It took Valran a moment to realize that Keldra Dre was talking to him. He blinked at her, and settled on “ma’am?” She probably wasn’t going to ask him to go around saying “what the fuck, ma’am?” He hoped.
She pursed her lips and frowned at him. Shit. This wasn’t good. “What’s wrong?”
That was a complicated question. Valran swallowed, and tried to think of an answer. “Nothing’s wrong. I was just, I…” He moved one hand to gesture, and came up against the clink of chain, which seemed to explain things to his new owner, at least in part.
“It’s a bit distracting?”
“It’s…” He stopped walking for a moment, hoping she’d stop as well. She had him on a leash, a golden leash, which would have been a lot more stressful if he’d been the only one on the street on a chain. But since they’d passed three other leashed-and-collared Servi, Valran was beginning to get the feeling that this was common. The hands chained behind the back, however, was just him.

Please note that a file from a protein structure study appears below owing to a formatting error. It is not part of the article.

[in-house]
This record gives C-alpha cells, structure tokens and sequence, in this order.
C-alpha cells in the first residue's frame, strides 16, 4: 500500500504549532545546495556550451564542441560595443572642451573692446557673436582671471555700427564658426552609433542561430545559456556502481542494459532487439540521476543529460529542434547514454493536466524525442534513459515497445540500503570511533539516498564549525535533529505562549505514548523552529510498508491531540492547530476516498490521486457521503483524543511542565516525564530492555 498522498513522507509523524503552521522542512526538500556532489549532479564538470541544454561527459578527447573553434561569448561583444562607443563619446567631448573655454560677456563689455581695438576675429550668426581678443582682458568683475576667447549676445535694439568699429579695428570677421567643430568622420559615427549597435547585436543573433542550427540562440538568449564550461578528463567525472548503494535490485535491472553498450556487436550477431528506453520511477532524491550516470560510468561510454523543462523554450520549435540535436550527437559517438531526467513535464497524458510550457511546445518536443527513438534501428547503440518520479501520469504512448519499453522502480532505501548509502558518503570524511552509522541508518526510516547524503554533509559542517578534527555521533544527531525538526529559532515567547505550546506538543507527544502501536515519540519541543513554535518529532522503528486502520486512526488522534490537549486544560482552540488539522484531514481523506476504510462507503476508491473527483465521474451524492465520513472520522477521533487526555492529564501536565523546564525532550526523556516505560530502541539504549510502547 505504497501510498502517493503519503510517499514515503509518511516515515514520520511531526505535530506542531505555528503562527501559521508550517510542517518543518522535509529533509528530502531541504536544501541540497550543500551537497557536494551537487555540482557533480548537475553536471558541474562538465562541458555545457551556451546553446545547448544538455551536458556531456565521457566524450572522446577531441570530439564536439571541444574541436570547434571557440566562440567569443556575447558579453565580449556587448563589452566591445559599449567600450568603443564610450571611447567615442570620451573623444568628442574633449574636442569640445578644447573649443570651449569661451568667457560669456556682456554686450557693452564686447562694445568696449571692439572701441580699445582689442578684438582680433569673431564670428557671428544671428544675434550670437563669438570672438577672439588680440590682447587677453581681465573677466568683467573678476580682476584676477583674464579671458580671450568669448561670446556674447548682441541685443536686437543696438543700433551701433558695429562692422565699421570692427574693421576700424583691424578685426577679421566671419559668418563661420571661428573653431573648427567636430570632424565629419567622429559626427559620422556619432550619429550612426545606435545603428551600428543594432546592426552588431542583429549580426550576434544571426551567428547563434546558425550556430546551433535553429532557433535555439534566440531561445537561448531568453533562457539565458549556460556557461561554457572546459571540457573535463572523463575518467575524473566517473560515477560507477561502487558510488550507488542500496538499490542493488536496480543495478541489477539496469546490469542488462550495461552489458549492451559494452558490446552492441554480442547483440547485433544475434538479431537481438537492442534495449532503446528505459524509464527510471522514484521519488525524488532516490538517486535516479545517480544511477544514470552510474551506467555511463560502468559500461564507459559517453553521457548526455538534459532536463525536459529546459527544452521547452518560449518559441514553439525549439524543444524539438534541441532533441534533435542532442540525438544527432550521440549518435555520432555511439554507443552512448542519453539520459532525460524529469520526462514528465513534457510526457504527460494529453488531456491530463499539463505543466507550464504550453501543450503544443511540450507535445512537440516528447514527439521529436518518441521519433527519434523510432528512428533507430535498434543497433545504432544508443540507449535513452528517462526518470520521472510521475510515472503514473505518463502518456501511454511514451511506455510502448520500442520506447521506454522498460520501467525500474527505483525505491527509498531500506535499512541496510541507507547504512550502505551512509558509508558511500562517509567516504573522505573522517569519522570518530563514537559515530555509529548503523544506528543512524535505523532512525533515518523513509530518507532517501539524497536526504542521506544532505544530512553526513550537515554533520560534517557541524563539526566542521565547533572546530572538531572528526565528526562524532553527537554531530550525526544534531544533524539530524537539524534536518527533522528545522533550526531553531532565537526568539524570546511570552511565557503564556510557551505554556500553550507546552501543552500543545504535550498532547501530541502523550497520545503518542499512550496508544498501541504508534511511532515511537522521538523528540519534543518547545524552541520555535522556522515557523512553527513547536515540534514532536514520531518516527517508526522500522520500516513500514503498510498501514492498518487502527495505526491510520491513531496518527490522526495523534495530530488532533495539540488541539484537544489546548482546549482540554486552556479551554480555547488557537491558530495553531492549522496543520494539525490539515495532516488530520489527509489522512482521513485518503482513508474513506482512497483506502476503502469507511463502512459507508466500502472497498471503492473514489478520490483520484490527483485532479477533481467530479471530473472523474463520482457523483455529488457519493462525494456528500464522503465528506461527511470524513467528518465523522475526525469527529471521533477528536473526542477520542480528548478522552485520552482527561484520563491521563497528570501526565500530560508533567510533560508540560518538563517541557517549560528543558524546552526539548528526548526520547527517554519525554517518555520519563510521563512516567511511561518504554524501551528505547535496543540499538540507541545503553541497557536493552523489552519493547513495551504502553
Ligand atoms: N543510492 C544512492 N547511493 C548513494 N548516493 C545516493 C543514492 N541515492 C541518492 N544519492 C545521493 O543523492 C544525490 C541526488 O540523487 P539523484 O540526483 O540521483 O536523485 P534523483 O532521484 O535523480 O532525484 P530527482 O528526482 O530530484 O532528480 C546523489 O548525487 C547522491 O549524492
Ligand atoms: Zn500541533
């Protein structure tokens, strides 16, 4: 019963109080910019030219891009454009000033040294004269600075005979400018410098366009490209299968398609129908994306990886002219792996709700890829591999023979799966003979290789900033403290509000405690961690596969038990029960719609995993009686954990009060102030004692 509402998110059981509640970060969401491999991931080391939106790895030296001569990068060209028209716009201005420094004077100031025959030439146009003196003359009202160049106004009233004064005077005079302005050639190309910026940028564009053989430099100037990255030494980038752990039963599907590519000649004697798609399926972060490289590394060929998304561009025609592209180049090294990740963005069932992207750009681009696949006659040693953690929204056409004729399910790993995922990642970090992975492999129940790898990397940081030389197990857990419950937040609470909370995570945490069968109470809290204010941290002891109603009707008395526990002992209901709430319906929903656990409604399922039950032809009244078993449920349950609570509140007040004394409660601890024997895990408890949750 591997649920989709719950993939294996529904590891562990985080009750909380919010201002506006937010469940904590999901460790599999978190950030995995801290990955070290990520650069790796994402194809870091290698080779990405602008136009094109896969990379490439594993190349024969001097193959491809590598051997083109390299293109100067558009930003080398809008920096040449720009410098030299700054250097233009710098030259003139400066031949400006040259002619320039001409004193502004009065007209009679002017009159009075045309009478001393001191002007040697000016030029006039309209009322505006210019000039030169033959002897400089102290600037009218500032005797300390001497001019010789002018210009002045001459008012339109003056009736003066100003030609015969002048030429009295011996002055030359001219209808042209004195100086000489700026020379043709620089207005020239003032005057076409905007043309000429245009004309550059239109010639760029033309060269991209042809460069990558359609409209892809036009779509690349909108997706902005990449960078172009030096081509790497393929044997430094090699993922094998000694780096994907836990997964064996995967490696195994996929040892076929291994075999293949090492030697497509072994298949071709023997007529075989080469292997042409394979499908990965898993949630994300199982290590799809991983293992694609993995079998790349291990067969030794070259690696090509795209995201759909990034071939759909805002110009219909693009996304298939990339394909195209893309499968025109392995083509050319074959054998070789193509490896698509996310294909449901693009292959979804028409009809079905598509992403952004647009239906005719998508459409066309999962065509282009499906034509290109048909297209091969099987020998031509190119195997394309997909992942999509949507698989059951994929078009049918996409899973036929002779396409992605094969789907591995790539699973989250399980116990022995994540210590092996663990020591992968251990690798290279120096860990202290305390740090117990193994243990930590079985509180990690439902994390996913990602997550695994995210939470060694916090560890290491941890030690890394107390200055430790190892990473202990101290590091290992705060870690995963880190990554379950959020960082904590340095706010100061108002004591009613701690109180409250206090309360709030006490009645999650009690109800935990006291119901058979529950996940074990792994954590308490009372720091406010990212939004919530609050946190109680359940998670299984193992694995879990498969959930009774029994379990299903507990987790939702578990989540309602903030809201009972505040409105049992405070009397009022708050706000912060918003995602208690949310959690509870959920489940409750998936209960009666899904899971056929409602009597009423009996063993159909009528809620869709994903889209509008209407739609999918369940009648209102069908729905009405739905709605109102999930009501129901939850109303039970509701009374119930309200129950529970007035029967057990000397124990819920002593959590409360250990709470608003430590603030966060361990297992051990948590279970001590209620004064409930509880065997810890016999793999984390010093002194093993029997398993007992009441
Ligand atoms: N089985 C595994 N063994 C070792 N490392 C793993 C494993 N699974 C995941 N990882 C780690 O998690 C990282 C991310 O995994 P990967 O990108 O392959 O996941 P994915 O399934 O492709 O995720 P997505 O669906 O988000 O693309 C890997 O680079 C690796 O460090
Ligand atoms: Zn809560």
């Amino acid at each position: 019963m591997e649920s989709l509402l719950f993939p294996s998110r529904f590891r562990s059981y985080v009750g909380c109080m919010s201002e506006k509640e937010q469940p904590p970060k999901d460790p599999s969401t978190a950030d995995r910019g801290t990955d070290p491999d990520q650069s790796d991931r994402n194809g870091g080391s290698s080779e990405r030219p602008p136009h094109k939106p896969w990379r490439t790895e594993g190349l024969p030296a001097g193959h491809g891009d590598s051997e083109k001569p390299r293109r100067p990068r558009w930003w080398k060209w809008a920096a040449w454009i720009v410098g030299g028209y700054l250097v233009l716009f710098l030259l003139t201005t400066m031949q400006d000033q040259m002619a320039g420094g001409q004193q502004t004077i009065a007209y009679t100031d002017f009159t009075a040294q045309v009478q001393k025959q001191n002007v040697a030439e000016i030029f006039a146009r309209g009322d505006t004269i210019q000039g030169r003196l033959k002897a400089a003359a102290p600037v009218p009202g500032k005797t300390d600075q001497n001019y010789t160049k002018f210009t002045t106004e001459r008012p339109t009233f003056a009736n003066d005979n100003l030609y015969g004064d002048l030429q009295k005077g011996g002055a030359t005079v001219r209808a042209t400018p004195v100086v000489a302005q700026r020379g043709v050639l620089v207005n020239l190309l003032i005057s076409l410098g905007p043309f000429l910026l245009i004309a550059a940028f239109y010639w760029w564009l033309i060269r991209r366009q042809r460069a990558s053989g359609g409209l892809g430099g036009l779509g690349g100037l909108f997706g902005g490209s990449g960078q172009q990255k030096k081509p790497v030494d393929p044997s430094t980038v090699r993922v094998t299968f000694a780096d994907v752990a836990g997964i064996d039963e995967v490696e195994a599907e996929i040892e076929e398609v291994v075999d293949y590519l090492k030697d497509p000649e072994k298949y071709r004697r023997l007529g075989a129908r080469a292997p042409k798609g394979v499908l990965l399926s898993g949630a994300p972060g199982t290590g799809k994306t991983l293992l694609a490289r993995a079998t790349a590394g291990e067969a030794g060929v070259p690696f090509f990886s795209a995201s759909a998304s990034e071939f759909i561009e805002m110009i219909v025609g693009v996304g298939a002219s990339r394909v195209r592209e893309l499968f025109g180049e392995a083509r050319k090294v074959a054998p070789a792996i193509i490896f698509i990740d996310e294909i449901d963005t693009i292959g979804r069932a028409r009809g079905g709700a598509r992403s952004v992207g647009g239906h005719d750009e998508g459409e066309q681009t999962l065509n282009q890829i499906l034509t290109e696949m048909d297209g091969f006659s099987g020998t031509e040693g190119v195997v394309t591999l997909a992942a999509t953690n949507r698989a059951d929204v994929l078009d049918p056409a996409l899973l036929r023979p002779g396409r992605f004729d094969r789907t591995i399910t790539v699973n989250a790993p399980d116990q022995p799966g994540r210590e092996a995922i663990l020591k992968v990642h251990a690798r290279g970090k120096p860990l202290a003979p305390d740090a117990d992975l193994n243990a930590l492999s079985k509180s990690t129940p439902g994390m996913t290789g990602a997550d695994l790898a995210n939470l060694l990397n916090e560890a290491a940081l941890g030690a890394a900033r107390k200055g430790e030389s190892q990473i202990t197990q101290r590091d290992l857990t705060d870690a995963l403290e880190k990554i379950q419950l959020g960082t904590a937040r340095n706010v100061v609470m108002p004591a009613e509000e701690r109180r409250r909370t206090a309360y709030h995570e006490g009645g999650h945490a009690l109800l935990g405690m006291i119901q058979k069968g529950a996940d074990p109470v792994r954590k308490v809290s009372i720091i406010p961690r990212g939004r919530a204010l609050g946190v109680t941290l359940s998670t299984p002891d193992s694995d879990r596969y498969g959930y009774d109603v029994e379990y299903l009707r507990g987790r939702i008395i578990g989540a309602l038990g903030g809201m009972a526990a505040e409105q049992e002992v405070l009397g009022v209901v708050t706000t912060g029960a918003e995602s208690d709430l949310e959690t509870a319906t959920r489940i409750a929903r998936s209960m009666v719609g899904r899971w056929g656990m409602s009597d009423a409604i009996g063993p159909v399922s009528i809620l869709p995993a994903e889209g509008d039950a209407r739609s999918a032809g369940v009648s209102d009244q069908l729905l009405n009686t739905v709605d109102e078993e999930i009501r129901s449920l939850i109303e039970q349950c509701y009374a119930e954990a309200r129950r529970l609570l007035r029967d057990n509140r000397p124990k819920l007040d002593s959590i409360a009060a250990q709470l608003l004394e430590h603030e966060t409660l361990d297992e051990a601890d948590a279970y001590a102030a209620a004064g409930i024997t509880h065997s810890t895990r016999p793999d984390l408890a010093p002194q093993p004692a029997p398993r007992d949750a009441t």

“I’m listening.” She stopped directly in front of Valran, the leash slack between them, and watched him.
“It’s…” Valran swallowed and tried again. “It’s hard to think. It’s distracting, yes, but then it isn’t anymore, and I’m just floating.”
“Hrrm.” Keldra nodded slowly. She looked a lot like her grandmother when she did that, Valran realized, and not just because they had the same terrifying eyes. “Interesting. We’re almost there, and maybe we can explore that in depth somewhere private. For now.” She turned around and started walking again, her bare feet silent on the smooth pavement. “I said, ‘the weather is nice for this time of year, don’t you agree?’”
“Oh. Ah…” The jerk of the leash caught Valran by surprise. He picked up his pace quickly. “Yeah. It’s been very nice for the last week, I think.” Weather talk. He’d failed to miss a cue about the weather. This was going wonderfully.
“I hear we might get a bit of rain this weekend. It would be nice; the reservoirs are almost dry again.”
They were doing small talk. He could tell; she had the small-talk not-really-listening-to-herself tone of voice on. That, and they were talking about the weather.
“If we got rain before they went dry this time, it would be nice. Last year it was kind shi… unpleasant.”
“Yeah.” Her step faltered. “I remember. I was in the Third Ring when it happened, so it wasn’t so bad, but I own a business down in the Ninth.”